24. 24. Wireless Networking <ul><li>802.11g details – </li></ul><ul><ul><ul><li>Growing popularity, fairly inexpensive </li></ul></ul></ul><ul><ul><ul><li>Newest home wireless networking technology </li></ul></ul></ul><ul><ul><ul><li>Up to 54Mbps transfer speed </li></ul></ul></ul><ul><ul><ul><li>Range of between 100 and 150 feet </li></ul></ul></ul><ul><ul><ul><li>Compatible with 802.11b access points at 11Mbps speed </li></ul></ul></ul>Networking Basics
  25. 25. Wireless Networking <ul><li>Different configuration requirements include Network name (SSID), Network Key, and WEP (if used) for security and access control. </li></ul><ul><li>http:// – for more info on wireless and home networking devices and options. </li></ul>Networking Basics
  26. 26. Other Thoughts… <ul><li>The Internet is really the interconnection of many individual networks </li></ul><ul><li>When you connect to a website, you’re connecting to a network in a different location. </li></ul>Networking Basics
  27. 27. Other Thoughts… DNS <ul><li>DNS – Domain Name Service associates an Internet domain name with an IP address. </li></ul><ul><ul><ul><li>You can connect to a website by a name (ie. ) or by an IP address (ie. ) </li></ul></ul></ul><ul><ul><ul><li>Email works the same way. Send an email to [email_address] rather than [email_address] </li></ul></ul></ul><ul><ul><ul><li>What if I change networks? </li></ul></ul></ul>Networking Basics
  28. 28. Other Thoughts… DNS <ul><li>Wait! Why are those numbers different when they’re both </li></ul><ul><ul><ul><li>Because they’re set up to be different servers: www and mail. If they were the same server, they’d both be the same IP address. </li></ul></ul></ul><ul><ul><ul><li> = </li></ul></ul></ul><ul><ul><ul><li> = </li></ul></ul></ul><ul><li>Domain name is a ‘friendly’, easy way to access a website. </li></ul>Networking Basics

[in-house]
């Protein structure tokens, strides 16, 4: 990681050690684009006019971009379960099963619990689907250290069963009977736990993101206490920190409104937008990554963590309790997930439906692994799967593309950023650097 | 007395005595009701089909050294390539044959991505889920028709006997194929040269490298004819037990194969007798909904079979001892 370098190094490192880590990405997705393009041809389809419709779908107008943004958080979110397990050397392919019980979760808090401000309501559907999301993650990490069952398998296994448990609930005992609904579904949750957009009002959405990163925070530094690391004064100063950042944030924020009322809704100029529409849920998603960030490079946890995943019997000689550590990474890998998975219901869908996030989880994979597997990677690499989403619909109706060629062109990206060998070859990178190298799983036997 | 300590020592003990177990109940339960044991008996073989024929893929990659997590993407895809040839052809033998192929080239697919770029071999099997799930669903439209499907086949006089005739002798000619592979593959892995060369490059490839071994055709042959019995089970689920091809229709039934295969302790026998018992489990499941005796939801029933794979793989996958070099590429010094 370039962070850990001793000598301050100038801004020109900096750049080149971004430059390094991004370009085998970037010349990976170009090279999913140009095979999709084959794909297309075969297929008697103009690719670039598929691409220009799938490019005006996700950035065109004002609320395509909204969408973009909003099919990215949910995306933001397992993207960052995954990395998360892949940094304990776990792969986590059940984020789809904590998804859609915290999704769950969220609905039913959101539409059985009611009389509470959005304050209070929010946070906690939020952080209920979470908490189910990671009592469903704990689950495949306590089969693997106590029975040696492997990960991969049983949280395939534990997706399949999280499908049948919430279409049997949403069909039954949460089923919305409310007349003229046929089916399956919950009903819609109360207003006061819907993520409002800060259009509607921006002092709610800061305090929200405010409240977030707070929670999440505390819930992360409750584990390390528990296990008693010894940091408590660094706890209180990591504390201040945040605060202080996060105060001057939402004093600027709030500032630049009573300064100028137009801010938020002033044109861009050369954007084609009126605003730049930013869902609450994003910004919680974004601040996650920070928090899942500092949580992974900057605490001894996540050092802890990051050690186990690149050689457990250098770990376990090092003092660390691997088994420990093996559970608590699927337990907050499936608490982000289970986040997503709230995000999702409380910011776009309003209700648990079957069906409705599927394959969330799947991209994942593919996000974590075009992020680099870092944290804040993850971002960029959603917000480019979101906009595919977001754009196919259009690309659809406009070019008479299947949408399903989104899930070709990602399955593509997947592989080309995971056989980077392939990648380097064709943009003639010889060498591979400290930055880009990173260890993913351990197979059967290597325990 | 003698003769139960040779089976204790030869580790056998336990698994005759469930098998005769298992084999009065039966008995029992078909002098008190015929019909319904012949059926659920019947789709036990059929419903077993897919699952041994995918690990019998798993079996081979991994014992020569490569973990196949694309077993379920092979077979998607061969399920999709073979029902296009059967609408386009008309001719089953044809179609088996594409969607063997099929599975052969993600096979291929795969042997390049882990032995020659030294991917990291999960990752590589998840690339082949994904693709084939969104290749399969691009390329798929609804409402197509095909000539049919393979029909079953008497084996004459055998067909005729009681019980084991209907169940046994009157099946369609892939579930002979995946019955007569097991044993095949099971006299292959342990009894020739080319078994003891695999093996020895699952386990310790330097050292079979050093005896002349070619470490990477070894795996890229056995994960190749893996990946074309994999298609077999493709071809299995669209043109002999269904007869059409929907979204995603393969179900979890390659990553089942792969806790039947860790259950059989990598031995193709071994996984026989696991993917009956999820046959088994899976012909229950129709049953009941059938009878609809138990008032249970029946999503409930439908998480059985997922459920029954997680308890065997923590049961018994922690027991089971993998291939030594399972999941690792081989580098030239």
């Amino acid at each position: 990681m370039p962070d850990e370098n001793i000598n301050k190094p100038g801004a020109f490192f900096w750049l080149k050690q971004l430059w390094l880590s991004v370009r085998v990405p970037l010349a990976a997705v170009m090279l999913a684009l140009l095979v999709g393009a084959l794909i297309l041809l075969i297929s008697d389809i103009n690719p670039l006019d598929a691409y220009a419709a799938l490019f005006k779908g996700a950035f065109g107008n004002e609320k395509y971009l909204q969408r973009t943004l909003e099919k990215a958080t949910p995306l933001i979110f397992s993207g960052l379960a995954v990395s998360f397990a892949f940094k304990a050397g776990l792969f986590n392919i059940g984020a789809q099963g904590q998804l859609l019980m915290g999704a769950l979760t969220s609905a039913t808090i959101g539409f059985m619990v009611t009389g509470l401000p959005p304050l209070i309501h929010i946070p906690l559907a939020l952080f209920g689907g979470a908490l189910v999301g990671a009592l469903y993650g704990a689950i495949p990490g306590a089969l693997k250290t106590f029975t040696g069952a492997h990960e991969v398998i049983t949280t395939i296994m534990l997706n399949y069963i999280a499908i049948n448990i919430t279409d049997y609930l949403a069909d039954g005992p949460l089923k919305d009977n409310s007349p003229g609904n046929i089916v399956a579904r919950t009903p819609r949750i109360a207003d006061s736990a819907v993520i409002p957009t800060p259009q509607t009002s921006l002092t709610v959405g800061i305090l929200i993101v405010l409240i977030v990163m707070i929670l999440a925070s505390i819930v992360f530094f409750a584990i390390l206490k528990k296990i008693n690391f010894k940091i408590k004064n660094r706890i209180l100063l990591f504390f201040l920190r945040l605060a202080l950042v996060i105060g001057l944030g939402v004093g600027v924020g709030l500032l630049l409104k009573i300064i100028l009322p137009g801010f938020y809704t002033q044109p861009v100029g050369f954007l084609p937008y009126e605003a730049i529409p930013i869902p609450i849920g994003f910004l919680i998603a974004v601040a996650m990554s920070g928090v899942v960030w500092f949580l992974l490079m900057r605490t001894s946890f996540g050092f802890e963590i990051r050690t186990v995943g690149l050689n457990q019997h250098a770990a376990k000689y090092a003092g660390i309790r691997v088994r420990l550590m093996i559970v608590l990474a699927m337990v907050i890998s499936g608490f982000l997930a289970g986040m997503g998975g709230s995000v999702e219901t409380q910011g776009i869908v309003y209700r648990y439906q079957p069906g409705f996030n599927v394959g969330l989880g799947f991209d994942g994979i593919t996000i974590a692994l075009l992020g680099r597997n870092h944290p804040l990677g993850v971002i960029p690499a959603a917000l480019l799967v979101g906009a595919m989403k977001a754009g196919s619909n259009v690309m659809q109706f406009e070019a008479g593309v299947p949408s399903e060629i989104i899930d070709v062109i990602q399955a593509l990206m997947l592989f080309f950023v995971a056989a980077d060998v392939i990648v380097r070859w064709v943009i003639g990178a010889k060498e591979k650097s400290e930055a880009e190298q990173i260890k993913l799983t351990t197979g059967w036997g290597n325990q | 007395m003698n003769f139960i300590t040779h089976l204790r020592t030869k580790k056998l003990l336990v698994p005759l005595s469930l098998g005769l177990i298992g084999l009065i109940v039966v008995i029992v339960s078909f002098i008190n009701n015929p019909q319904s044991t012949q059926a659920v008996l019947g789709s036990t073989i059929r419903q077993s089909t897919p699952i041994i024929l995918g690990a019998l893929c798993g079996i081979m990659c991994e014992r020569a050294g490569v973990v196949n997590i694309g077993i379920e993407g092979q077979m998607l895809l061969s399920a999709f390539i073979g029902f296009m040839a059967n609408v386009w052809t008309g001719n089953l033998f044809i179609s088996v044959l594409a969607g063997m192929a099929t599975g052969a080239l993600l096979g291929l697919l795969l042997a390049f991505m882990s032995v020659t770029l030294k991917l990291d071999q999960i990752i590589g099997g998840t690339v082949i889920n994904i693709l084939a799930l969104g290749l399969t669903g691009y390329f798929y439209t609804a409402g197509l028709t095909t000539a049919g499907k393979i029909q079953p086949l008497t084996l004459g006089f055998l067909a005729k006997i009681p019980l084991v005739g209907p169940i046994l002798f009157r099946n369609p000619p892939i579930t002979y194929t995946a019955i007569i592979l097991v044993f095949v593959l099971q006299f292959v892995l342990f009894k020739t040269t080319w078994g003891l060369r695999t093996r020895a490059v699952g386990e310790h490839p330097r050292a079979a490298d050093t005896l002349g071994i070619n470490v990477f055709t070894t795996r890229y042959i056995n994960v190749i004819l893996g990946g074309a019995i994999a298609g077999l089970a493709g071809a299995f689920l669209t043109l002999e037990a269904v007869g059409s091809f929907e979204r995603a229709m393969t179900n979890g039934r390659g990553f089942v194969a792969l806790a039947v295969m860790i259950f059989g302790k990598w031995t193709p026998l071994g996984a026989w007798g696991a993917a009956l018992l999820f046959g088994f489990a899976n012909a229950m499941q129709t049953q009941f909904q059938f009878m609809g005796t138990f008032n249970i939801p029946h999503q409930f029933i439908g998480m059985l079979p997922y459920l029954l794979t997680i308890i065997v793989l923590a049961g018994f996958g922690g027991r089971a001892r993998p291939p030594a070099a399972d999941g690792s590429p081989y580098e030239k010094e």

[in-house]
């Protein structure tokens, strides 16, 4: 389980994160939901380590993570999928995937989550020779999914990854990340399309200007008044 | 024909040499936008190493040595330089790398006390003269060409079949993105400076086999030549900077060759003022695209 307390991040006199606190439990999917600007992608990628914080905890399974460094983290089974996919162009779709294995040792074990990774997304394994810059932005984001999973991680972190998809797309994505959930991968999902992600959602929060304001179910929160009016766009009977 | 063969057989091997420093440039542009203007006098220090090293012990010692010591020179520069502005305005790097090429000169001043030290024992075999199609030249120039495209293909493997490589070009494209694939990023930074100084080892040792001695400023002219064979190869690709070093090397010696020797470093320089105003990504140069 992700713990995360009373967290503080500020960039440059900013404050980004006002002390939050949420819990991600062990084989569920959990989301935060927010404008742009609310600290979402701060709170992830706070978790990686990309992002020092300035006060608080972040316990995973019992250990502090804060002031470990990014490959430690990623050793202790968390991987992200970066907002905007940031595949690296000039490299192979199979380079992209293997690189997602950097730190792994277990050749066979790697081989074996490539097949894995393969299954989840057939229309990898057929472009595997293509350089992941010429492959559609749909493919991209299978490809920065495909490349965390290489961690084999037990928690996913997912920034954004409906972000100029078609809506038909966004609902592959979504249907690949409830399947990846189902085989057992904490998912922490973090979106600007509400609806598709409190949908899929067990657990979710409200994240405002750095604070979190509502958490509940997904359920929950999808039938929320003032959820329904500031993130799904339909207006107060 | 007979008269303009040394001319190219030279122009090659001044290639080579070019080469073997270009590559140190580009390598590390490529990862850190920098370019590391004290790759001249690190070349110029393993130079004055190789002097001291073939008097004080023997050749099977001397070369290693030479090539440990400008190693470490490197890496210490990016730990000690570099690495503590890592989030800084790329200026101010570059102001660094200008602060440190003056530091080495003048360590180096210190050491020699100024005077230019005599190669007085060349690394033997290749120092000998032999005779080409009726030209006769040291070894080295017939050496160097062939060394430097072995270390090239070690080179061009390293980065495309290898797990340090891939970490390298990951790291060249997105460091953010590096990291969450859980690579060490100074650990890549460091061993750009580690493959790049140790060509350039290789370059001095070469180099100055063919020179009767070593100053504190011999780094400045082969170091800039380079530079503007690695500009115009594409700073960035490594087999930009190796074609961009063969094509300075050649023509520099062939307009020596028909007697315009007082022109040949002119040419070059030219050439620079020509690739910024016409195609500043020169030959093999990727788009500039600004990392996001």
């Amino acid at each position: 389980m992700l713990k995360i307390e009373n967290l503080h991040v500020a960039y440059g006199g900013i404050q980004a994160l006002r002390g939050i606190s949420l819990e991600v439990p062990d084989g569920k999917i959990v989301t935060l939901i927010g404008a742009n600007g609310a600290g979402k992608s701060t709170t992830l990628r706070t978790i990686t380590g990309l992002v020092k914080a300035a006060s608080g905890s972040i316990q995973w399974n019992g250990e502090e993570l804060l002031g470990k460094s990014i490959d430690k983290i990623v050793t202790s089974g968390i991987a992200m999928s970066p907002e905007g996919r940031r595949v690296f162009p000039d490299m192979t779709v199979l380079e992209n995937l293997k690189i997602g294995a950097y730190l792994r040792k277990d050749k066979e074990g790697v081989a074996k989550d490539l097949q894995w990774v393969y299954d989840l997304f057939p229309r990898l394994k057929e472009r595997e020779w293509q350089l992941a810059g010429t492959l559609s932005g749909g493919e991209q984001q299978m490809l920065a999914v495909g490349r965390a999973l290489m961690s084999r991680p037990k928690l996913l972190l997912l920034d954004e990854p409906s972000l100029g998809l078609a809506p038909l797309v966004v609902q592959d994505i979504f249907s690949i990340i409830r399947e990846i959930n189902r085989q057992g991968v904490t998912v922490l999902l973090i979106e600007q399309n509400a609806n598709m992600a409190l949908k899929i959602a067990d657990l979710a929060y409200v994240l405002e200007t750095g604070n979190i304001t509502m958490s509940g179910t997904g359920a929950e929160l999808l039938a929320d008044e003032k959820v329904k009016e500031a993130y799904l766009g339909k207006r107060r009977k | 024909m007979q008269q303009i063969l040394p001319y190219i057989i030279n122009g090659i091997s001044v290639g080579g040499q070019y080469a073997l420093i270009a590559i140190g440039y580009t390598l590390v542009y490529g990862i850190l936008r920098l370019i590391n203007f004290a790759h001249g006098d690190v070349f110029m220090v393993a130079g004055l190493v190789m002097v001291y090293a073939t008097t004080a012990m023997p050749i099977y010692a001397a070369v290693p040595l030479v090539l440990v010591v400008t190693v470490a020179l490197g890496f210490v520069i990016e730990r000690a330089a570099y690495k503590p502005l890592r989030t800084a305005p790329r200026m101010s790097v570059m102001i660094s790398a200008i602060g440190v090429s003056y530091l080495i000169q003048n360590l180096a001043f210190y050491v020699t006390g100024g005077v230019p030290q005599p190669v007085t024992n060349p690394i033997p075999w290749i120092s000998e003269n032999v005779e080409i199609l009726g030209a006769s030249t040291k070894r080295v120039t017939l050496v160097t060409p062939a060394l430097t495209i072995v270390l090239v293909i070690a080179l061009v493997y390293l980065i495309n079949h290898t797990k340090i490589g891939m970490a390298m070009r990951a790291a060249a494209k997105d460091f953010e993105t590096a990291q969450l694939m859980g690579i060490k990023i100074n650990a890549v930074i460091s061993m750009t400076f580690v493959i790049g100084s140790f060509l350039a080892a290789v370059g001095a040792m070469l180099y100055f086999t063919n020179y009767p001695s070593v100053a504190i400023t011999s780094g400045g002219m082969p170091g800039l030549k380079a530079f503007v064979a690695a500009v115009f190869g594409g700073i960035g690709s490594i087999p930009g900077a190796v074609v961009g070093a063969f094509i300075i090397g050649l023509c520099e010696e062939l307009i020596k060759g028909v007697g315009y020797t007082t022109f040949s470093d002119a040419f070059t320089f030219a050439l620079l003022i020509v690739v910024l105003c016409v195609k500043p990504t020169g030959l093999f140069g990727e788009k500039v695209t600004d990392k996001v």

29. 29. Other Thoughts… Network Authentication <ul><li>Network Access and Authentication </li></ul><ul><ul><ul><li>Networks are groups of computers with access to shared, common resources. </li></ul></ul></ul><ul><ul><ul><li>These networks can operate in a peer-to-peer capacity using workgroups, or a Domain model for enhanced resource security and access control. </li></ul></ul></ul>Networking Basics
  30. 30. Other Thoughts… Network Authentication <ul><li>Workgroup connections are based on local PC security configurations. </li></ul><ul><ul><ul><li>If you want access to my music, I need to give you a password to get into the folder where I keep them. </li></ul></ul></ul>Networking Basics
  31. 31. Other Thoughts… Network Authentication <ul><li>A Domain is a group of computers and users with access to common shared resources, also a part of the domain, where access security is managed from a common location, a Domain Controller. </li></ul><ul><ul><ul><li>To get access to a domain resource, first you need a domain account. Then an administrator will assign your account access to specific resources. </li></ul></ul></ul>Networking Basics
  32. 32. <ul><li>Questions? </li></ul>Networking Basics
  33. 33. Networking Basics